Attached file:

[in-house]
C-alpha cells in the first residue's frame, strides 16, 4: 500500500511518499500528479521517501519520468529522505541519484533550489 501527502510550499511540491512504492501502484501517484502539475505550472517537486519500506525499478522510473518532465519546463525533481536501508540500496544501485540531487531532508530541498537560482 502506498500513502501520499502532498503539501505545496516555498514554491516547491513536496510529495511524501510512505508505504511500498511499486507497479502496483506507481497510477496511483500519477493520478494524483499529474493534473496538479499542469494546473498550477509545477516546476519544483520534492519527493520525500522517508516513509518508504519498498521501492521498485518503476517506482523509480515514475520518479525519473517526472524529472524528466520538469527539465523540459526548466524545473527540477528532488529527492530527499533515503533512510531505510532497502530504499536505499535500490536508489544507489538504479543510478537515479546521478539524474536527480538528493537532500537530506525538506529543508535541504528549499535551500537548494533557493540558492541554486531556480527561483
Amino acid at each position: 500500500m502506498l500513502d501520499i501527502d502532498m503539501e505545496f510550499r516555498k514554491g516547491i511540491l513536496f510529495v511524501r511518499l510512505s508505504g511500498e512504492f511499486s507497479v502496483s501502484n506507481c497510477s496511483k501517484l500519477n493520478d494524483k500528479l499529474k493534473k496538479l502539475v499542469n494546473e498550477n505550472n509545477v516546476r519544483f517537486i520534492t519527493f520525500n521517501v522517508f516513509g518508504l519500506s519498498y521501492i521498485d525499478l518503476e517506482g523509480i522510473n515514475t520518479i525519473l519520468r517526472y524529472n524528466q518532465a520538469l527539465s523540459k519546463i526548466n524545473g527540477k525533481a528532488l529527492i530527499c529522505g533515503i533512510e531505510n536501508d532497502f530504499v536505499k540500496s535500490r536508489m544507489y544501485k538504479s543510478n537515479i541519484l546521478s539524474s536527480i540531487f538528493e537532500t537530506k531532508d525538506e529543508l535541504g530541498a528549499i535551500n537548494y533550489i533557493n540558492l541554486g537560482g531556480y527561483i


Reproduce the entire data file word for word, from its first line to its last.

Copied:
[in-house]
C-alpha cells in the first residue's frame, strides 16, 4: 500500500511518499500528479521517501519520468529522505541519484533550489 501527502510550499511540491512504492501502484501517484502539475505550472517537486519500506525499478522510473518532465519546463525533481536501508540500496544501485540531487531532508530541498537560482 502506498500513502501520499502532498503539501505545496516555498514554491516547491513536496510529495511524501510512505508505504511500498511499486507497479502496483506507481497510477496511483500519477493520478494524483499529474493534473496538479499542469494546473498550477509545477516546476519544483520534492519527493520525500522517508516513509518508504519498498521501492521498485518503476517506482523509480515514475520518479525519473517526472524529472524528466520538469527539465523540459526548466524545473527540477528532488529527492530527499533515503533512510531505510532497502530504499536505499535500490536508489544507489538504479543510478537515479546521478539524474536527480538528493537532500537530506525538506529543508535541504528549499535551500537548494533557493540558492541554486531556480527561483
Amino acid at each position: 500500500m502506498l500513502d501520499i501527502d502532498m503539501e505545496f510550499r516555498k514554491g516547491i511540491l513536496f510529495v511524501r511518499l510512505s508505504g511500498e512504492f511499486s507497479v502496483s501502484n506507481c497510477s496511483k501517484l500519477n493520478d494524483k500528479l499529474k493534473k496538479l502539475v499542469n494546473e498550477n505550472n509545477v516546476r519544483f517537486i520534492t519527493f520525500n521517501v522517508f516513509g518508504l519500506s519498498y521501492i521498485d525499478l518503476e517506482g523509480i522510473n515514475t520518479i525519473l519520468r517526472y524529472n524528466q518532465a520538469l527539465s523540459k519546463i526548466n524545473g527540477k525533481a528532488l529527492i530527499c529522505g533515503i533512510e531505510n536501508d532497502f530504499v536505499k540500496s535500490r536508489m544507489y544501485k538504479s543510478n537515479i541519484l546521478s539524474s536527480i540531487f538528493e537532500t537530506k531532508d525538506e529543508l535541504g530541498a528549499i535551500n537548494y533550489i533557493n540558492l541554486g537560482g531556480y527561483i